Back in 2016, when the world woke up to the realities of Brexit and President Trump, I was quite surprised at the depth, the intensity, the hostility and the limbic irrationality of the reaction of the policy and media establishment to both of those events. From memory, their interpretation of these events was of terror at an impending apocalypse. Brexit was the equivalent of a military disaster. Trump was the worst thing that could have possibly happened to the United States and, by extension, to the world.
The greatest surprise I experienced was as a result of reading the Financial Times. Many years before, the FT‘s pink pages had been my oracle, telling truths and helping me to interpret the world. When in early 2017 I started a job which required me once again to read the FT every morning, I was surprised at how far my new experience of it was from my memories of it. Rather than informing me of what was happening in the world, with regard to Britain, Europe and the United States, the FT simply repeated, in all of its articles, the trope that Brexit was a disaster, Trump was an incompetent and dangerous fool who was possibly also a criminal and a traitor, and populism would be the end of western civilisation. This wasn’t the facts and interpretation that I wanted and expected from a newspaper, this was like having to listen to a monomaniac working through her shock at realising that the world doesn’t work as she had expected.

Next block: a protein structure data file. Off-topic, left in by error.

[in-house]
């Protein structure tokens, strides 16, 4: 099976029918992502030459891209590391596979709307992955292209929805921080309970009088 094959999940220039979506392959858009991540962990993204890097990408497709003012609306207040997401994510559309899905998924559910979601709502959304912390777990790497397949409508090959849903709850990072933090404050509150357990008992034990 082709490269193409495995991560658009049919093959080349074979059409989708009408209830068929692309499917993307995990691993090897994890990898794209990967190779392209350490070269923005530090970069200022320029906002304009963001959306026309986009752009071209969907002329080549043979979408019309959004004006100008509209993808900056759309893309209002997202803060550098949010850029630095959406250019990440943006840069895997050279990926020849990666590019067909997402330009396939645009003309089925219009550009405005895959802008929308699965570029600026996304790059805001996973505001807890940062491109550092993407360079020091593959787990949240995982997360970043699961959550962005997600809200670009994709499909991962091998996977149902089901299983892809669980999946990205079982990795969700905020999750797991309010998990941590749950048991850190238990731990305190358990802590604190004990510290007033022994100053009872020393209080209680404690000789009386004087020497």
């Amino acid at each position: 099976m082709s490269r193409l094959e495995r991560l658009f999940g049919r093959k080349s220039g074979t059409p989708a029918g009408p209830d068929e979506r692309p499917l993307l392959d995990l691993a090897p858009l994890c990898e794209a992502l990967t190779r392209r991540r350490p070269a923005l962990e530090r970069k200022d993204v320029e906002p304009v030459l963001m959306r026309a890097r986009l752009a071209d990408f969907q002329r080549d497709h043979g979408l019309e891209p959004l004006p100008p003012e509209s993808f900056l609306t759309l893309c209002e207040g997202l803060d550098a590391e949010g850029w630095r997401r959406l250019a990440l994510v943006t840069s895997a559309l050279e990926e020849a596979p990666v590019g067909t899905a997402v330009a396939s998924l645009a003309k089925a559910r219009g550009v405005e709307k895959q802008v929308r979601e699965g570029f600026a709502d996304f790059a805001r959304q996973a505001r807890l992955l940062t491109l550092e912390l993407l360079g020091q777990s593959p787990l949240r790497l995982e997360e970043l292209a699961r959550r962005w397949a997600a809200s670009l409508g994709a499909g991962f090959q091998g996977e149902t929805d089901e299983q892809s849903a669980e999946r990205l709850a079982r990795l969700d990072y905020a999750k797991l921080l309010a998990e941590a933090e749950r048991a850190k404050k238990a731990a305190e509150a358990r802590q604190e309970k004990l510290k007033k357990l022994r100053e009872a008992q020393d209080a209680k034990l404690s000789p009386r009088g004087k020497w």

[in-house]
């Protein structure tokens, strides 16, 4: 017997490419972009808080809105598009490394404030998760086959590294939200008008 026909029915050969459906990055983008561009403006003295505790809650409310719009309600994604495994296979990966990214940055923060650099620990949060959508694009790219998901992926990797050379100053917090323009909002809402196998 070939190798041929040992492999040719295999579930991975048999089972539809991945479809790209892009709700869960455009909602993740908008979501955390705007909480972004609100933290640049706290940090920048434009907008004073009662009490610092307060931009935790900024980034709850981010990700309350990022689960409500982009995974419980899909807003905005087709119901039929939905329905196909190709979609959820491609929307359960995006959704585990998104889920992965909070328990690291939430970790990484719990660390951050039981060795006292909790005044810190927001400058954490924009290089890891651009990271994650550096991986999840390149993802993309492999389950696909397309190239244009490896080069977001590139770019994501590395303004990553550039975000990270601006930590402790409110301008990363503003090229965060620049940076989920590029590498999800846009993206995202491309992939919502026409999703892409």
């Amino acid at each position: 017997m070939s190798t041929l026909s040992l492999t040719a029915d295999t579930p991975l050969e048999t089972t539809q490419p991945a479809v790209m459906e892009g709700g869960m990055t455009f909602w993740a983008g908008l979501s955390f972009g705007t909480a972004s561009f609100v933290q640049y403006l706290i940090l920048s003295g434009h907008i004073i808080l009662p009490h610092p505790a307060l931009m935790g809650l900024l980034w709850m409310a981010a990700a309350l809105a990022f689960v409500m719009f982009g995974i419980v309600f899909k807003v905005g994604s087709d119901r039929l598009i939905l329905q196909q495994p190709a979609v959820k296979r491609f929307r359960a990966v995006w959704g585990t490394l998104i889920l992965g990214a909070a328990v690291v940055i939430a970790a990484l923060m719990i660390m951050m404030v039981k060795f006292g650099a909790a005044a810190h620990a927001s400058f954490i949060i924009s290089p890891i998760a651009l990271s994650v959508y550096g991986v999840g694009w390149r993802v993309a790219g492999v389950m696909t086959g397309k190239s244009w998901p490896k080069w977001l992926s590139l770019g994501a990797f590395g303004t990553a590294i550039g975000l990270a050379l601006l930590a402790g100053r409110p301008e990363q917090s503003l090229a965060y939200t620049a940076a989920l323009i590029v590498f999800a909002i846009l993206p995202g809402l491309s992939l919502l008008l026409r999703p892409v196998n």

For the past couple of years I had been working this through in my mind, trying to find an explanation for it. I think recently I’ve discovered why, and it came through as a result of reflecting on what populism is and why these institutions might consider it such a threat to civilisation.
My hypothesis is:
- In western democracies, while the power of selecting leaders according to their policies belongs to the electorate, the voters mostly leave the business of government to what we can describe as a policy elite. After so many years of peace, the policy elite has become established in social and government institutions, and have accepted the permanence of their position. ‘Leave it to us, we know what we’re doing. Trust us.’
- The current governance system in western democracies can thus broadly be described as democratic elitism: in elections, the electorate usually selects between different groups of elite members to design and implement policies for the governance of the polity, and the winners of elections do so with the assistance of an unelected bureaucratic elite.
- Brexit and the Trump Presidency represent a rejection of democratic elitism, in that they represent, respectively 1. a rejection of elite policy, and 2. a rejection of elite candidates for office.
- This is what the FT and other members of the elite call populism: a rejection of the policy consensus and candidates of the elite.
Seen in this light, the FT‘s limbic overreaction to Brexit and the Trump Presidency becomes understandable. The FT, sadly, doesn’t exist to present to readers the facts of the world, and to provide intelligent interpretations of those facts: it is an elite institution, which has the role of promoting and safeguarding the interests of the elite. As a result, it couldn’t present a clear and straight picture of Brexit and the Trump Presidency – both had to be dumped on and laughed at scornfully at every opportunity.
It also explains the FT’s reticence in covering the gilets jaunes protests in France, which represent yet another rejection of failed elite policies, and which I think are much larger and more consequential than the elite wish to acknowledge.
Probably none of this is new for political scientists, but it has solved a conundrum for me, and it may do so for others as well.